Smart speakers and other Internet of Things devices are likely to become more expensive going forward, The Information reported Wednesday, citing interviews with several industry professionals. One of the main factors expected to start driving up the cost of such offerings will be the very hardware that powers them, with more companies being likely to start emphasizing raw processing capabilities of IoT gadgets moving forward. Google Assistant Product Management Director Gummi Hafsteinsson predicted a future in which smart devices span a much wider variety of categories than they currently do and hence cover a broader range of price points. While that's already true to a degree, with even Google's own artificial intelligence-powered portfolio encompassing products priced at between $30 to $400, the gap is likely to start increasing on the higher end due to the rising power demands of contemporary AI solutions.
Qualcomm and Arm already started arguing for more powerful IoT hardware at the latest iteration of the Consumer Electronics Show held last week in Las Vegas, Nevada, predicting a future in which not all computational needs of smart devices will be handled in the cloud as doing so won't be economically viable. Even though chipmakers are naturally inclined to push for stronger hardware in order to boost their sales, such technologies may have to be adopted by hardware makers that will be looking for new ways to make their products stand out with unique features. While plausible, such a scenario may also lead to a different problem as many consumers may not be willing to make significant financial commitments to expensive smart devices with vast libraries of functionalities they don't expect to use. Save for those with exclusive and "earth-shattering" features, expensive IoT offerings may remain a niche category for the time being even after more of them start hitting the market, Arm's IP Products Group President Rene Haas believes.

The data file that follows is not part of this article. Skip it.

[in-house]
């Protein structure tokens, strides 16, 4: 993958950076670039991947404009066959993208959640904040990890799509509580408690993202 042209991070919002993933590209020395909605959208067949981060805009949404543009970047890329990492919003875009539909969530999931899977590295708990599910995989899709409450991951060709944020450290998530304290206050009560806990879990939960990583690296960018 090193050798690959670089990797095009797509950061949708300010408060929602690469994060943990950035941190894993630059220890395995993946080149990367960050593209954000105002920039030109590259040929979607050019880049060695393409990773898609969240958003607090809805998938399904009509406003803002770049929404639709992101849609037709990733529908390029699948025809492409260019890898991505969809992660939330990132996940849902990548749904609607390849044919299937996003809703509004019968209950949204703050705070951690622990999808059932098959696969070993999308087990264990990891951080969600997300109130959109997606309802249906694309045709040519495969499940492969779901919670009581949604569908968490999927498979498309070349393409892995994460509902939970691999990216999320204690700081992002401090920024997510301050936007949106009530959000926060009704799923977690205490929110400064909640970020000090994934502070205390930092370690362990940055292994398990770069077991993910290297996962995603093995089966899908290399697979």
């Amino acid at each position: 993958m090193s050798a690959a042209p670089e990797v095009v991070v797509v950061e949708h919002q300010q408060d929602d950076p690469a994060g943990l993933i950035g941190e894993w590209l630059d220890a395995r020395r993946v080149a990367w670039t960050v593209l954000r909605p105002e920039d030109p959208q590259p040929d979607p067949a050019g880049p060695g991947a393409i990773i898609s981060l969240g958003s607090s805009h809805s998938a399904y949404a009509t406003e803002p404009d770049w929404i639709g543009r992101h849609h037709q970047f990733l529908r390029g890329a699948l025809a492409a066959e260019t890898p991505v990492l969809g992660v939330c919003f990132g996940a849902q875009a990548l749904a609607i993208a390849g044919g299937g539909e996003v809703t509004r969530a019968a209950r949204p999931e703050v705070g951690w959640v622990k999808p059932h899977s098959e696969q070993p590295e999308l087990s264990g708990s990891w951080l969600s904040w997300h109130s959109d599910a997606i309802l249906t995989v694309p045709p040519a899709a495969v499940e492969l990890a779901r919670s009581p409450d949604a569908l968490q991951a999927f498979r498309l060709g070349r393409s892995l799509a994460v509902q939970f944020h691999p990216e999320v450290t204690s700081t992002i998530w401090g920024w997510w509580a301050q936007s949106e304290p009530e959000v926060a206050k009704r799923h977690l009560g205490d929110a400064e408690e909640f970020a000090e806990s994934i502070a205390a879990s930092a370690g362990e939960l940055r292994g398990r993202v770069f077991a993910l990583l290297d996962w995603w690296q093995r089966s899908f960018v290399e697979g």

The current prices of smart speakers are also believed to be at an all-time low as tech giants such as Google and Amazon remain willing to subsidize their hardware and lose money in the short term in order to drive the adoption rates of their products before they attempt to monetize them through advertising and other means. It's presently unclear when exactly the prices of AI-powered devices may start rising in a noticeable manner but such trend is most likely to begin near the turn of the decade, many industry watchers believe.